In the case of Joint Venture between Aveng (Africa Pty) Ltd and Strabag international GmbH m(“the applicant”) versus Sanral and Lombard insurance Co Ltd Case no 8331/19, the applicant approached the Pretoria High Court on an urgent basis seeking, inter alia, an interdict restraining Sanral from making a claim in terms of two performance guarantees that the applicant was required to provide to Sanral, pending the outcome of dispute resolution procedures instituted by the applicant which were agreed to by the parties in terms of the Fidic Red book 1999.
As a general rule, in South African law, in the absence of allegations of fraud, a contractor is not entitled to challenge payment of construction guarantees even though there may be contractual dispute in terms of the building contract itself.
The applicant contended that it had validly cancelled the building contract due to a state of force majeure (act of God/unforeseeable event) that had persisted for 84 days. In addition it contended that in terms of the contract there are prescribed steps that Sanral was required to follow before it could present the guarantees to Lombard for payment. In addition it was further argued that Sanral was required to follow certain procedures provided for in terms of the building contract before it could present the guarantee for payment and that Sanral would be in breach of contract if it presented the guarantees to Lombard.
Sanral contended that the underlying contract dispute is not part of South African law and therefore it was not prohibited from presenting the guarantees for payment whilst the parties are resolving the contractual dispute between them. Furthermore Sanral contended that the applicant’s purported termination of the contract was invalid because there was no state of force majeure. Sanral did not accept the applicant’s termination of the contract.
The court noted that the underlying contractual dispute argument is not part of our law, but it is part of Australian law. This was considered by Cloete JA in the matter of Kwikspace Modular Buildings Ltd v Sabodala Mining Co SARL and another 2010 (6) SA 477 (SCA). Cloete JA expressly refrained from considering whether the Australian law, namely that a building contractor may “without alleging fraud, restrain the person with whom he had, covenanted for the performance of the work from presenting to the issuer a performance guarantee unconditional and its terms and issued pursuant to the building contractor, if the contractor can show that the other party to the building contract would breach a term of the building contract by doing so; but the terms of the building contract should not readily be interpreted as conferring such a right”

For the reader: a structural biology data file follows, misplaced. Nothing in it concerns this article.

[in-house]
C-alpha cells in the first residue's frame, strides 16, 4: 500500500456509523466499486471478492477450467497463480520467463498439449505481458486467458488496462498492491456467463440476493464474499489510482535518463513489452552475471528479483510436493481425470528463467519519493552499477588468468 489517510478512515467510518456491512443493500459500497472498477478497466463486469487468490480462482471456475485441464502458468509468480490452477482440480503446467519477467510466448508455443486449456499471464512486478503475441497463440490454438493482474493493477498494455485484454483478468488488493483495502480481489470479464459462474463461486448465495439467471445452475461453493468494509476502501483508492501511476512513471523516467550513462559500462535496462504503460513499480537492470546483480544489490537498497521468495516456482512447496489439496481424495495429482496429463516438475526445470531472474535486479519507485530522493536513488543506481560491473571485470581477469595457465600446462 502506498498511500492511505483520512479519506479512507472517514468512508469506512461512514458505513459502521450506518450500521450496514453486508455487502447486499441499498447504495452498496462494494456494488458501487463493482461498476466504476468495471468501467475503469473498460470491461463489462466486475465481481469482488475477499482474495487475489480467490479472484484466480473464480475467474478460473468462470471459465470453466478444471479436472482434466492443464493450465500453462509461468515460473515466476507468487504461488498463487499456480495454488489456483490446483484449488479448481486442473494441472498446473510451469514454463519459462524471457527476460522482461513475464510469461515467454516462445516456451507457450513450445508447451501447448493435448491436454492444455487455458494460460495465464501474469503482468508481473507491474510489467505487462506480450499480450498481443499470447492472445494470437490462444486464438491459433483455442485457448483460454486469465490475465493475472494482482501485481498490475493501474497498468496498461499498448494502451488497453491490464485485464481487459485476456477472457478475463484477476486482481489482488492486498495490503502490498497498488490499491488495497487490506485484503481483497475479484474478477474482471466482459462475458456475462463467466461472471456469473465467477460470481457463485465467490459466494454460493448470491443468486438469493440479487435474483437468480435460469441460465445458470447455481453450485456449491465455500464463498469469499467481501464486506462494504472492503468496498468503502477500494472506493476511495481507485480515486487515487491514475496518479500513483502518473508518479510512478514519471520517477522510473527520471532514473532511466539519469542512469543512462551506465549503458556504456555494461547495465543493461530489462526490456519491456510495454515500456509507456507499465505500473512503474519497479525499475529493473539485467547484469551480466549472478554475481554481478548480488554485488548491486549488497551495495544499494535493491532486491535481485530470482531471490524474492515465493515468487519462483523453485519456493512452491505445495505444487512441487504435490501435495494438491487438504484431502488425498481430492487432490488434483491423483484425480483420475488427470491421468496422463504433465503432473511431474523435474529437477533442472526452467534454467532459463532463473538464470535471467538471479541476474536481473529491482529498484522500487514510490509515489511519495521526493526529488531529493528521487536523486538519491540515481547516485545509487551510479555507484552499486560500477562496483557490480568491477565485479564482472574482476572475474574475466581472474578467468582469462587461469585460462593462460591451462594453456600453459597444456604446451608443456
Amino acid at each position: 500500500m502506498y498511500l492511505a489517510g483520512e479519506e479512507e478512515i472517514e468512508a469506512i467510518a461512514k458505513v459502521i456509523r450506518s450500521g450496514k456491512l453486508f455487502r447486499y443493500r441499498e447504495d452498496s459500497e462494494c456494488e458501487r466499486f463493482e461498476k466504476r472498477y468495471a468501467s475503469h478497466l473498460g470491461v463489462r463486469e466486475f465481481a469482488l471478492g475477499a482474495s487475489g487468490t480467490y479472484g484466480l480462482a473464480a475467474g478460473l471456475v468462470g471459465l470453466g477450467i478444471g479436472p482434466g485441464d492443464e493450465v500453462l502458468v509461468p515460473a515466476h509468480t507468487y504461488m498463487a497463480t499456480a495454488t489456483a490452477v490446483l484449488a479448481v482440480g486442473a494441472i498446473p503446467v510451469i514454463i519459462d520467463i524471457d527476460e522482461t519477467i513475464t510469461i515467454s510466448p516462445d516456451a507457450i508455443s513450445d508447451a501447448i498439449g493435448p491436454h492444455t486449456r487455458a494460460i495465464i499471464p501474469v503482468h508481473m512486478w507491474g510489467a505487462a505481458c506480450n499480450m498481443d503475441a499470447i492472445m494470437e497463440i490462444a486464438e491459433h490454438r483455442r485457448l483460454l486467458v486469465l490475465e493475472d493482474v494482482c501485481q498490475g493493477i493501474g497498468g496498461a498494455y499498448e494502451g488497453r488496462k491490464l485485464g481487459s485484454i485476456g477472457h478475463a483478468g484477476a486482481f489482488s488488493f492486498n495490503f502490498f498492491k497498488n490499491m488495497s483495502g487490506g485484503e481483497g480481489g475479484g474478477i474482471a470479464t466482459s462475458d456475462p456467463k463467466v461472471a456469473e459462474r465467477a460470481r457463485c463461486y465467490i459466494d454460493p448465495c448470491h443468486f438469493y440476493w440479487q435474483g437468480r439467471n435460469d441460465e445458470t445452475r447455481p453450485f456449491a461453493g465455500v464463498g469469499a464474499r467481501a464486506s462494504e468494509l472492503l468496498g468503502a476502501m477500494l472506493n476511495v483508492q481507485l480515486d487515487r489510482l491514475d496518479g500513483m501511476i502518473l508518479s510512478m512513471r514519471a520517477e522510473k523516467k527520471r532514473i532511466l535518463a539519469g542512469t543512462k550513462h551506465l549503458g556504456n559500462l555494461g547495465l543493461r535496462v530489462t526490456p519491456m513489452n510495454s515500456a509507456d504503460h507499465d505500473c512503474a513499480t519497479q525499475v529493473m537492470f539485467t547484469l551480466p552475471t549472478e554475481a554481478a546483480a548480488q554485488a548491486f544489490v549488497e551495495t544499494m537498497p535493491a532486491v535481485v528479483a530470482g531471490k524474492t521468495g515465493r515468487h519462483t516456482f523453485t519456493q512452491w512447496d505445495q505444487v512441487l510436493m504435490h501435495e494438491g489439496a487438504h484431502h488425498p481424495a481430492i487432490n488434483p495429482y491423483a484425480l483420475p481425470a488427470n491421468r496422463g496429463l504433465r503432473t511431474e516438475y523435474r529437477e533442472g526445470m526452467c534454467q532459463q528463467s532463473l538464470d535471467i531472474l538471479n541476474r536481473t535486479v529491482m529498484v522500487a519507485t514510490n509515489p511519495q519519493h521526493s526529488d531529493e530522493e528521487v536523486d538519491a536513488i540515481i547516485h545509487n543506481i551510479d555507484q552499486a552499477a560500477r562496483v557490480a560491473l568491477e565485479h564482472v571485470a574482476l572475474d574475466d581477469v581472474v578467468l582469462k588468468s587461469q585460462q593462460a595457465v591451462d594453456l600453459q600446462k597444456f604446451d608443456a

The applicant argued that if the underlying contract makes provision for restraining the presentation of a performance guarantee, then the void left by Cloete JA had been filled, and it was possible to interdict an employer from presenting a performance guarantee in circumstances where fraud was not relied upon. It was argued that the presentation of a performance guarantee in circumstances where there was an underlying dispute, would constitute a breach of contract. Thus the principle of independence of guarantee would be retained.
The court agreed with the applicant’s submission that South African courts are not oblivious to the underlying contract and the effect of claims arising from contract may have on performance guarantees.
The court decided that this was not an issue it would pronounce upon but said in passing the following. First the mere fact that the contractor is not a party to guarantee between the employer and the insurance company is not an obstacle to instituting legal action, because the contractor has a material interest in the manner in which and reasons for which a guarantee is presented. The court added that this is in line with the settled principles of natural justice.
The court however made no pronouncement on the lacuna (gap) because the facts of the matter did not require such a pronouncement, however the court did say that if this was the only issue for decision it would make a finding that the applicant has leg stand it interfere with the right of the first respondent to present the guarantees for payment. Furthermore and based upon clause 4.2 of the contract, the first respondent would have to meet the jurisdictional facts there before presenting the guarantees for payment.
Clause 4.2 regulates performance security. In particular it provides that the employer shall not make a claim under the performance security except for amounts to which the employer is entitled in the contract in the event of:-
- failure of the contractor to extend the validity of the performance security is regulated by clause 4.2.
- failure by the contractor to pay the employer and amount due as either agreed by the contractor or determined under sub clause 2.5 [employer’s claims] or clause 20 [claims, disputes and arbitration], within 42 days after this agreement or determination.
- failure by the contractor to remedy a default within 42 days after receiving the employers notice requiring the default to be remedied or circumstances which would entitle the employer to terminate on the sub- clause 15.2.
Whilst the comments by the court are obiter, it does seem that if there is a contractual basis to lay the platform, the Australian principle, that is the “underlying contractual dispute” argument may well find acceptance in South African courts.
NB: Please note that this article is for informational purposes only and not for the purpose of providing legal advice. Should you require more information on this topic or any issue arising out of this please contact Allardyce & Partners on 011-234 2125 or email@example.com